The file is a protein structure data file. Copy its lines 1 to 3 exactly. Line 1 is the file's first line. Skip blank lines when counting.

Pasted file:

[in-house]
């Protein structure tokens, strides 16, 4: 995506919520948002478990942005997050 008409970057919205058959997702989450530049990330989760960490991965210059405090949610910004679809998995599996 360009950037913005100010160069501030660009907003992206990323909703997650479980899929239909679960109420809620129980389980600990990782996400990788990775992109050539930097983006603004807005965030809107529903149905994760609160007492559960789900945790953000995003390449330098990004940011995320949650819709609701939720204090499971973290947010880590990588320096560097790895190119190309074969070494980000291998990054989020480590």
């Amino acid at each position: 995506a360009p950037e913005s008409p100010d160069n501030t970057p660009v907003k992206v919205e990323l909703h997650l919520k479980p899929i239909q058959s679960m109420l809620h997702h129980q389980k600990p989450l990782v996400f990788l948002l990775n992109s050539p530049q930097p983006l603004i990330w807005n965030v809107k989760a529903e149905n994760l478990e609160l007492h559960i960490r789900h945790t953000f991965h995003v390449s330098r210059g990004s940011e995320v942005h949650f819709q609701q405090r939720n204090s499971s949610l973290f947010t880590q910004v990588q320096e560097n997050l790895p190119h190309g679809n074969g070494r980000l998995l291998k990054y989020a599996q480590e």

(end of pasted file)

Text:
[in-house]
């Protein structure tokens, strides 16, 4: 995506919520948002478990942005997050 008409970057919205058959997702989450530049990330989760960490991965210059405090949610910004679809998995599996 360009950037913005100010160069501030660009907003992206990323909703997650479980899929239909679960109420809620129980389980600990990782996400990788990775992109050539930097983006603004807005965030809107529903149905994760609160007492559960789900945790953000995003390449330098990004940011995320949650819709609701939720204090499971973290947010880590990588320096560097790895190119190309074969070494980000291998990054989020480590």
């Amino acid at each position: 995506a360009p950037e913005s008409p100010d160069n501030t970057p660009v907003k992206v919205e990323l909703h997650l919520k479980p899929i239909q058959s679960m109420l809620h997702h129980q389980k600990p989450l990782v996400f990788l948002l990775n992109s050539p530049q930097p983006l603004i990330w807005n965030v809107k989760a529903e149905n994760l478990e609160l007492h559960i960490r789900h945790t953000f991965h995003v390449s330098r210059g990004s940011e995320v942005h949650f819709q609701q405090r939720n204090s499971s949610l973290f947010t880590q910004v990588q320096e560097n997050l790895p190119h190309g679809n074969g070494r980000l998995l291998k990054y989020a599996q480590e």